About: The Cinnamon Bear     Goto   Sponge   NotDistinct   Permalink

An Entity of Type : yago:Plan105898568, within Data Space : dbpedia-live.openlinksw.com associated with source document(s)
QRcode icon
http://dbpedia-live.openlinksw.com/describe/?url=http%3A%2F%2Fdbpedia.org%2Fresource%2FThe_Cinnamon_Bear

The Cinnamon Bear is an old-time radio program produced by Transco (Transcription Company of America), based in Hollywood, California. The series was specifically designed to be listened to six days a week between Thanksgiving and Christmas. It was first broadcast between Friday, November 26 and Saturday December 25, 1937. Some markets like Portland, Oregon jumped the gun, debuting the program on November 25, Thanksgiving Day. In the first season, Portland broadcast the program on two stations, KALE at 6:00pm and KXL at 7:00pm.

AttributesValues
rdf:type
sameAs
foaf:isPrimaryTopicOf
rdfs:comment
  • The Cinnamon Bear is an old-time radio program produced by Transco (Transcription Company of America), based in Hollywood, California. The series was specifically designed to be listened to six days a week between Thanksgiving and Christmas. It was first broadcast between Friday, November 26 and Saturday December 25, 1937. Some markets like Portland, Oregon jumped the gun, debuting the program on November 25, Thanksgiving Day. In the first season, Portland broadcast the program on two stations, KALE at 6:00pm and KXL at 7:00pm.
rdfs:label
  • The Cinnamon Bear
has abstract
  • The Cinnamon Bear is an old-time radio program produced by Transco (Transcription Company of America), based in Hollywood, California. The series was specifically designed to be listened to six days a week between Thanksgiving and Christmas. It was first broadcast between Friday, November 26 and Saturday December 25, 1937. Some markets like Portland, Oregon jumped the gun, debuting the program on November 25, Thanksgiving Day. In the first season, Portland broadcast the program on two stations, KALE at 6:00pm and KXL at 7:00pm. When syndication problems arose at Transco, the program was not officially broadcast in 1940, although some stations might have aired previous transcriptions. No program aired in Portland that year. In 1941, Transco programming was sold to Broadcasters Program Syndicate, and The Cinnamon Bear was on the air nationally once again. In the 1950s, syndication was taken over by Lou R. Winston, also based in Hollywood. An original Lipman-Wolfe & Company newspaper ad from the Portland Oregon Journal, November 25, 1937 read: Introducing Paddy O'Cinnamon, Santa Claus's right-hand man! Meet him with Santa in Toyland at Lipman's... and don't miss his exciting adventures with Judy and Jimmy (two of the nicest playmates you could ever want). and some nights you'll be so anxious to hear how they got the Silver Star back from the wicked Crazyquilt Dragon that you'll listen twice! And here's a secret... the Cinnamon Bear is just as excited about meeting you as he can be.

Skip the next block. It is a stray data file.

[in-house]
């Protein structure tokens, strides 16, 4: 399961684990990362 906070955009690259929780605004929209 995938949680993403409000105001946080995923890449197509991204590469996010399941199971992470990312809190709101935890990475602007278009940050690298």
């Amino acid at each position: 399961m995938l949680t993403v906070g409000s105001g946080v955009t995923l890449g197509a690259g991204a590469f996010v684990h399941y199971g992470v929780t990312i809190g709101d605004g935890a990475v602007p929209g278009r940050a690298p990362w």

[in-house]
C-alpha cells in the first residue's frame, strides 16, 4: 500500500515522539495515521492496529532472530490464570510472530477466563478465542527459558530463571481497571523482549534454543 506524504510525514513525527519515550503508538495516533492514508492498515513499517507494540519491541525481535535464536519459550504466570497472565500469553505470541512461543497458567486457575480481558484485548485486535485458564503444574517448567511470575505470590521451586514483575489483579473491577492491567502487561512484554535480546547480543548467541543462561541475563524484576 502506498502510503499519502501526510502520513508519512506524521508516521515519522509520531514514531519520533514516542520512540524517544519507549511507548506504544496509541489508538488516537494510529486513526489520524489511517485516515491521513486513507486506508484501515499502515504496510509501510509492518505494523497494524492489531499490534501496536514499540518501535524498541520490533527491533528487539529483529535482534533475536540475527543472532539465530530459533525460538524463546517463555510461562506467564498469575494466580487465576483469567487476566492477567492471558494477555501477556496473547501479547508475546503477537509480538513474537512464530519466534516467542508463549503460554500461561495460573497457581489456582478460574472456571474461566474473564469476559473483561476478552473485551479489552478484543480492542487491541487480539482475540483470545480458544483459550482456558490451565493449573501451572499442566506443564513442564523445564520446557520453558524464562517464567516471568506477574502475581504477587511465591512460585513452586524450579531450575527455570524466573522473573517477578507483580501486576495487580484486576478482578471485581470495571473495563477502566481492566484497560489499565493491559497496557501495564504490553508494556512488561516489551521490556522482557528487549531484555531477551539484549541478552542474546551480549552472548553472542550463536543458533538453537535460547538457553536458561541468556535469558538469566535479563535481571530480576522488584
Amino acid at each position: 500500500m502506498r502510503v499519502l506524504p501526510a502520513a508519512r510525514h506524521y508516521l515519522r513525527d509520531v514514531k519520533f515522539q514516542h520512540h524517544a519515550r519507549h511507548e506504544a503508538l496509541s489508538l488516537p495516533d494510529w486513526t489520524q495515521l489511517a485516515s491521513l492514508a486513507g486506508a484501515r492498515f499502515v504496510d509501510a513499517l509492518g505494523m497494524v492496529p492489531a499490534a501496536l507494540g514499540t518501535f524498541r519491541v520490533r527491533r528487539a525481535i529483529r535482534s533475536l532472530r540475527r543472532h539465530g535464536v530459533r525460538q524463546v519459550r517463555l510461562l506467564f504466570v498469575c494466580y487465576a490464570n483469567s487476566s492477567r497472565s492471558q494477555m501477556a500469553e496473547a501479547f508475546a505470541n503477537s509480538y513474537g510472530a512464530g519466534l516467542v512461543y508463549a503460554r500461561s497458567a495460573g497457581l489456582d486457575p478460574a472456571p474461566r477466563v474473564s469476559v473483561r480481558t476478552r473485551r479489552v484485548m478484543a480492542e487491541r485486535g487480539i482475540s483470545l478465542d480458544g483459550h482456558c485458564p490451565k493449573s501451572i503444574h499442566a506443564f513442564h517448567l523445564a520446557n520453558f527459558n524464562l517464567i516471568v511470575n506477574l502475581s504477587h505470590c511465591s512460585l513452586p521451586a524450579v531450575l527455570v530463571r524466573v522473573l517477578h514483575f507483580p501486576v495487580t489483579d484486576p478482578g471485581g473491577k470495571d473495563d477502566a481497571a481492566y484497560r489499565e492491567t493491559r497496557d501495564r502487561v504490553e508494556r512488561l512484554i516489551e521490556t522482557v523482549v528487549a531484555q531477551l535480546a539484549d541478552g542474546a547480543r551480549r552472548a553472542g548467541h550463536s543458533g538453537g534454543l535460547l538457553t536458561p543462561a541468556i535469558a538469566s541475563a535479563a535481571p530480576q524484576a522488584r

Link to the Wikipage edit URL
Link from a Wikipage to an external page
extraction datetime
Link to the Wikipage history URL
Wikipage page ID
page length (characters) of wiki page
Wikipage modification datetime
Wiki page out degree
Wikipage revision ID
Link to the Wikipage revision URL
dbp:wikiPageUsesTemplate
dct:subject
is foaf:primaryTopic of
Faceted Search & Find service v1.17_git39 as of Aug 10 2019


Alternative Linked Data Documents: iSPARQL | ODE     Content Formats:       RDF       ODATA       Microdata      About   
This material is Open Knowledge   W3C Semantic Web Technology [RDF Data] Valid XHTML + RDFa
OpenLink Virtuoso version 08.03.3319 as of Sep 1 2020, on Linux (x86_64-generic-linux-glibc25), Single-Server Edition (61 GB total memory)
Data on this page belongs to its respective rights holders.
Virtuoso Faceted Browser Copyright © 2009-2020 OpenLink Software